Bob 'n' Dave. Written by the boys from Bristol, The Three Doctors remains somewhat of a guilty pleasure of mine. It's padded, is perhaps Sergeant Benton's greatest moment and features many of the era's most redoubtable guest stars in Roy Purcell, Clyde Pollitt, Rex Robinson and Stephen Thorne. It's also interesting to note that it's in this serial that the Doctor finally breaks the Brigadier's mind when the series' other character known by title only decides that Pertwee has somehow regressed to Troughton.
This is, in a way, a bit unfair. The Brigadier's seen enough crazy stuff to make him believe anything is possible so why shouldn't Pertwee change back into Troughton - it's hardly like the Doctor to explain, in-depth, the Time Lord penal code. It's the pigheaded refusal to listen to Benton which makes the Brigadier seem so chump-ish here. Well, this, and it's made worse by prior scenes (eg. from The Mutants where they emerge from the TARDIS and say "Don't tell the Brigadier, he'll never believe you"). By this stage of the series' evolution, The Brig (capital T, capital B) had become a parent figure that children - the most anti-establishment figures of them all - poke fun at for having no imagination. That Pertwee's Doctor was the archetypal Mother Hen, swooping in to protect her children makes this all the more arch, seventies bliss.
No matter how excellent in retrospect, it wasn't Season 7 I first fell in love with. As a toddler, I became infatuated with the UNIT family (Brig, Jo, Benton, Yates, several Jimmys and Corporal Bell), the Master, Daleks - and most definitely, the Pertwee Doctor. He was my absolute, unassailable favourite until I really got to grips with Troughton in my early-to-mid twenties.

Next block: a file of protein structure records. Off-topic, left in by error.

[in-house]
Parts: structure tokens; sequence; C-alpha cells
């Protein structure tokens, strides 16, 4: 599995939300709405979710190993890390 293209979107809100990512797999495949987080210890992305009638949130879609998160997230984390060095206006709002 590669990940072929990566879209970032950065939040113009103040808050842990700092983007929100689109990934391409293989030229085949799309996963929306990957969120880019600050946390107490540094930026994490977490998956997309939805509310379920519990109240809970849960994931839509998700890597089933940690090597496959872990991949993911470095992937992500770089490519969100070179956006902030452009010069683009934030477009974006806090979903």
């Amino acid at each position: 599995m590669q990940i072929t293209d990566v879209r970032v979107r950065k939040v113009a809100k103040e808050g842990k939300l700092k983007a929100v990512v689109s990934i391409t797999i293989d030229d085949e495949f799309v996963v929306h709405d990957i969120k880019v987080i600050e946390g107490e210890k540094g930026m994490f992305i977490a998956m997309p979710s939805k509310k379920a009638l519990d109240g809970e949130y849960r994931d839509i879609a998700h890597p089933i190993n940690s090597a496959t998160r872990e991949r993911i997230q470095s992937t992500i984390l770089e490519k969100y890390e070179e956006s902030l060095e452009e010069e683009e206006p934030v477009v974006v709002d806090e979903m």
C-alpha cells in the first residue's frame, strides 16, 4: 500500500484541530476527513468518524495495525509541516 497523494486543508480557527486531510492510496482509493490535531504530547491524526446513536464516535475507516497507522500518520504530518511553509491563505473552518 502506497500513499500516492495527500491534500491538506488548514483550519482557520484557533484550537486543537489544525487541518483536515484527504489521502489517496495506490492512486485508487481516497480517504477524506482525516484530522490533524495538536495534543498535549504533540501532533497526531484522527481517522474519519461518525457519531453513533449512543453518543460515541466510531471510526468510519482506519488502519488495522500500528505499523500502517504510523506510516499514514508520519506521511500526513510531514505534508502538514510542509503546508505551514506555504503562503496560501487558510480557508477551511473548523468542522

That said, Baker/Martin's scripts were rife with pun-sational or schmaltzy dialogue and they evidenced an ever-increasing desire to create marketable catchphrases ("Contact has been made") so that The Kids could tell what the bad guys were up to. They, more than any other writers, were responsible for most of the "Don't tell the grown-ups" moments; unsurprising considering their background in childrens' television.
Stephen Thorne. I love Stephen Thorne as Omega in this, I always have. While you can slag off Bob 'n' Dave all you like for occasional cringeworthy lines ("I got the feeling they were more deadly enemies"), the idea of a man kept alive by will alone - coupled with the imagery of Omega removing his helmet to display nothing beneath - is absolutely brilliant television. Thorne does absolute justice to the character, moving between inarticulate rage and boasting arrogance with finesse Bruce Purchase could only splutter at. Thorne's rich, deep vocal portrayal makes Omega what he is despite a physically imposing frame. Favourite line: "If I exist only by my will, then my will is to destroy!" - delivered with such unhinged insanity that you actually end up feeling for him.
Troughton. While there were elements of Troughton's Doctor which emerged throughout the serial, he was actually written quite differently from his time as the lead. He's impish, but without the occasional gravitas which typified many of his best lines. It's nice to see him - and painful to see Hartnell, who was only 65 but looks every day of his character's 400 years - but you feel his Doctor is very much thought of as "the funny one".
In two words: Childhood relived.
* 51-word sentence. Personal best!